wfis11, I'll try that. Right now I'm testing Dawn, CLR, Tough Stuff, and Pinesol (separately). I've put a drop of each on a "dimple" in the non-skid floor. Letting it sit 15 mins. My hopes on that aren't high. I'll try your vinegar solution if these don't work. I've read elsewhere some people use muriatic acid. They say it won't hurt gel coat if you wash it off immediatey. You can't just wipe something on and rinse off those dimpled floors. Something has got to get down to the bottom of the dimple where the specks are. I have hundreds of them, maybe thousands.
First off, scuffing the gel coat will only make matters worse at it provides a better "foothold" for dirt. That will generate more mildew.
Here's what works for me:
1. Wash the entire area with a solution of Spray Nine mixed with bleach (1/2 cup of bleach per gallon) and let the wash water sit for at least 5 minutes before a thorough rinse. Keep fabrics away from any splash.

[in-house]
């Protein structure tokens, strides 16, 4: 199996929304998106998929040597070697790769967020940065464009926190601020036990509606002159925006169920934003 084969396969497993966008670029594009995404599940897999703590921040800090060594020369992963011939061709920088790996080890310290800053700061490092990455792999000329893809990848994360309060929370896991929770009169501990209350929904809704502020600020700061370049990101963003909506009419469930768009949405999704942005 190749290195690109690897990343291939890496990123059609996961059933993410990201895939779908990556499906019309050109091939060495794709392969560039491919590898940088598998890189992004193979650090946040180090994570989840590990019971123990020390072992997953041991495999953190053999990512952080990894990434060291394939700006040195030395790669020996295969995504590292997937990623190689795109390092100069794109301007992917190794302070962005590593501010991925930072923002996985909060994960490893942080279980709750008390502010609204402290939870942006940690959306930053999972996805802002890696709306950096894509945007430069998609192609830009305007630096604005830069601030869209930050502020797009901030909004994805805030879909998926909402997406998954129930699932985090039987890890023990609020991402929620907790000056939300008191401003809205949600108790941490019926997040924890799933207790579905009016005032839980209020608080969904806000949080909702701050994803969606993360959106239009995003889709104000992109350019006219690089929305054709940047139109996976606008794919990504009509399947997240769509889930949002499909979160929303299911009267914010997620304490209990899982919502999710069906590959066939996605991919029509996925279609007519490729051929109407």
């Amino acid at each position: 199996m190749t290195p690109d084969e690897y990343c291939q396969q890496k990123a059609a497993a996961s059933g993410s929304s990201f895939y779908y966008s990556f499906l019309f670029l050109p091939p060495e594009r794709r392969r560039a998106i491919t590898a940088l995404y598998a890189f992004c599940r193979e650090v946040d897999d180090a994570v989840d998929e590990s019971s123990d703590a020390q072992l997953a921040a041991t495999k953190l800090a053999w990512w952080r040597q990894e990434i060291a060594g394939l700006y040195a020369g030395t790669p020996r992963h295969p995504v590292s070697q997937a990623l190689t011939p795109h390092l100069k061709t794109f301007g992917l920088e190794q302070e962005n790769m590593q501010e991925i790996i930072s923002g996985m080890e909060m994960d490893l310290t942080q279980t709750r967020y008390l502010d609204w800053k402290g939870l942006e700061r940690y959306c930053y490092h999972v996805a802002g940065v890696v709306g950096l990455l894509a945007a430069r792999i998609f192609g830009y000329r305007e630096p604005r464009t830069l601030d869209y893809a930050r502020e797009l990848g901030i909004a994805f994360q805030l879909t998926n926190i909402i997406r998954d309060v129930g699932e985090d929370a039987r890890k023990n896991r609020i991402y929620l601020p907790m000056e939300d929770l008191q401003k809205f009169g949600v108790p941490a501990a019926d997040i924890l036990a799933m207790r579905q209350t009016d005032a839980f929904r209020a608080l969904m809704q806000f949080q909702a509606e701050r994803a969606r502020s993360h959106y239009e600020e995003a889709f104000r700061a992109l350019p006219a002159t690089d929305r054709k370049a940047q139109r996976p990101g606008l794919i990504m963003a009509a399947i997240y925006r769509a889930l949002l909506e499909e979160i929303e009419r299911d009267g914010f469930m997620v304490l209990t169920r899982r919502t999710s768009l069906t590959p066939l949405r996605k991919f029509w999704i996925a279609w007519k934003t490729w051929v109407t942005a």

2. While the decks are wet, use Woody Wax, which is applied to a wet deck brush and work it into the porous surface and non-skid areas --using the instructions on the Woody Wax bottle for non-skid. Once it is dry, you blast it with a high pressure garden hose stream and then you towel dry everything.
Caution: Until you dry everything off, things will be slippery, including your non-skid areas.
If you are willing to put a little more effort in the short term to avoid more work in the long term, you might buff the smooth gel coat areas with a light compound and then follow up with a good wax, like Collinite 925, and only use the Woody Wax treatment on the non-skid.
If your gel coat is heavily oxidized, the compounding step is highly recommended for your smooth areas. If the deterioration of your gel coat is such that you can't buff it completely smooth, you could just treat everything as if it were non-skid and use the numbered process above.